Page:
What does a girl do when a lovely summer day dawns? She packs up her work and heads to the beach.

After a one year break from teaching, I’m heading back to the classroom this fall to teach seventh grade literature. I will be juggling two part-time jobs this year so I’m feeling the pressure of being ready as both jobs begin in earnest next week. I decided that my reading and quiz-writing could happen just as easily at the beach (if not better) as it could at home so I packed a lunch, my work, some sunscreen, and headed out.

People-watching happens naturally and easily at the beach. Surrounded by people of all ages, I enjoy hearing the snippets of conversation from my fellow beachgoers. Today, I was enlightened by a group of four preschool-aged children on the finer points of appropriate language.

I noticed this group of children as soon as I arrived because they reminded me of the days when I would head to the pool with my kids and meet up with other mom friends. Us moms would chat while the kids swam and everyone was happy. The moms in this group looked like they had been friends for a while and the kids enjoyed each other’s company too. Also in abundance at the beach were seagulls. Today they seemed particularly feisty as they tried to snatch stray crackers or crumbs of cookies.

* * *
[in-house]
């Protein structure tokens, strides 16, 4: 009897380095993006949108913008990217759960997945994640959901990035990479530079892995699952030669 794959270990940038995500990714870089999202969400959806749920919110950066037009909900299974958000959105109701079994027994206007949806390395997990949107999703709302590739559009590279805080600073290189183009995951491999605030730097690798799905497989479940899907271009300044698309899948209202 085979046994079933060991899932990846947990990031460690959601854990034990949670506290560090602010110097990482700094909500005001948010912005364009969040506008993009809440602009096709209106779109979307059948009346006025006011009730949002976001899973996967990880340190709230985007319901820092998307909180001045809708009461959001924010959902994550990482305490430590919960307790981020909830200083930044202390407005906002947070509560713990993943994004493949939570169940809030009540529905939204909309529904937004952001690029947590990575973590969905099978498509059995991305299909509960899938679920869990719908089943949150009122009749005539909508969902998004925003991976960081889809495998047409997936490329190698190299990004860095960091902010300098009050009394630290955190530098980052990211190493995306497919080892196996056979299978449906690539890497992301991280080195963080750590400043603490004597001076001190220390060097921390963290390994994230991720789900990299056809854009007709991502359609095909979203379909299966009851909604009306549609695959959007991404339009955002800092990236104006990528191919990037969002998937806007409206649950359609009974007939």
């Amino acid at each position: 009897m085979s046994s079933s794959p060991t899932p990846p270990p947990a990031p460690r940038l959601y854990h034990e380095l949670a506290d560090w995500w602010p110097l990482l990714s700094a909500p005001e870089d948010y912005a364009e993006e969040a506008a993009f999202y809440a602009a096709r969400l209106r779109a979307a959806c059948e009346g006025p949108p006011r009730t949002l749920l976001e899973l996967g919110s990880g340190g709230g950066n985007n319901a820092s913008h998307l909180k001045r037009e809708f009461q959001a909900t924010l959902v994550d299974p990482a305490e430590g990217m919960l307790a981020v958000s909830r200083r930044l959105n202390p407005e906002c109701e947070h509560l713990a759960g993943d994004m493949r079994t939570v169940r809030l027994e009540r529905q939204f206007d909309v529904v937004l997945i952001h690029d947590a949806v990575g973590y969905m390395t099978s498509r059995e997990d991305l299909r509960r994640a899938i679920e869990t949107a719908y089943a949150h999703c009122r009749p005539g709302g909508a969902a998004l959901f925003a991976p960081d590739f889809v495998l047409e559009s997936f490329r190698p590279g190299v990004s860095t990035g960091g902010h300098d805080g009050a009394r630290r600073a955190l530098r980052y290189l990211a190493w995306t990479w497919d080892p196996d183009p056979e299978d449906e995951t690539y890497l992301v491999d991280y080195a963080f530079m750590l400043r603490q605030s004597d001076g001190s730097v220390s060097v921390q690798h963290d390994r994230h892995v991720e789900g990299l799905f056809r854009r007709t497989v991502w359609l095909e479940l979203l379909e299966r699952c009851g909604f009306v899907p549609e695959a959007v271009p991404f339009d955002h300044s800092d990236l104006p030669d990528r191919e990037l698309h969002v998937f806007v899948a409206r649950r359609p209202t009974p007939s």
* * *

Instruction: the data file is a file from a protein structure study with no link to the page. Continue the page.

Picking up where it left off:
At one point in the afternoon, all four kids took a snack break at their “camp.” The seagulls must have sensed their young age and moved in close for a hopeful cracker. The lone boy out of the bunch decided that yelling at the seagulls was the only way to scare the birds. In a loud, pre-schoolish voice, I heard, “Get away BUTT-HOLE!” There was some giggling and then an even younger female voice (I don’t think she was 2) joined the chorus yelling, “Butt-Hole, Butt-Hole, Butt-Hole!”

I’m so glad the moms were still in the water and didn’t hear the “b-h” yelling (I’m assuming they didn’t hear!) because I would have missed the following explanation. Once the young girl starting her yelling, the boy quickly tried to hush her by saying, “You shouldn’t say that.” At this point, another girl (about the same age as the boy) aptly stated, “But you said it.” Undeterred, the boy said it was okay for him to yell “B-H” because he was older. This led to a group decision that the three oldest of the group were allowed to yell “B-H” as they were old enough, but the younger girl was not allowed to yell “B-H” at the seagulls. I laughed to myself as I watched one of the girls use her finger to point at her friends as she said, “You, you, and me can say it, but she can’t because she’s too little.”

I could spend some time reflecting on how this episode provides glimpses of real-life—who’s in and who’s out or why above mentioned preschoolers already know the word “B-H”—but I won’t this time. The moment made me laugh. It will be awhile, however, before I look at a seagull and not think of the words “****-****.”

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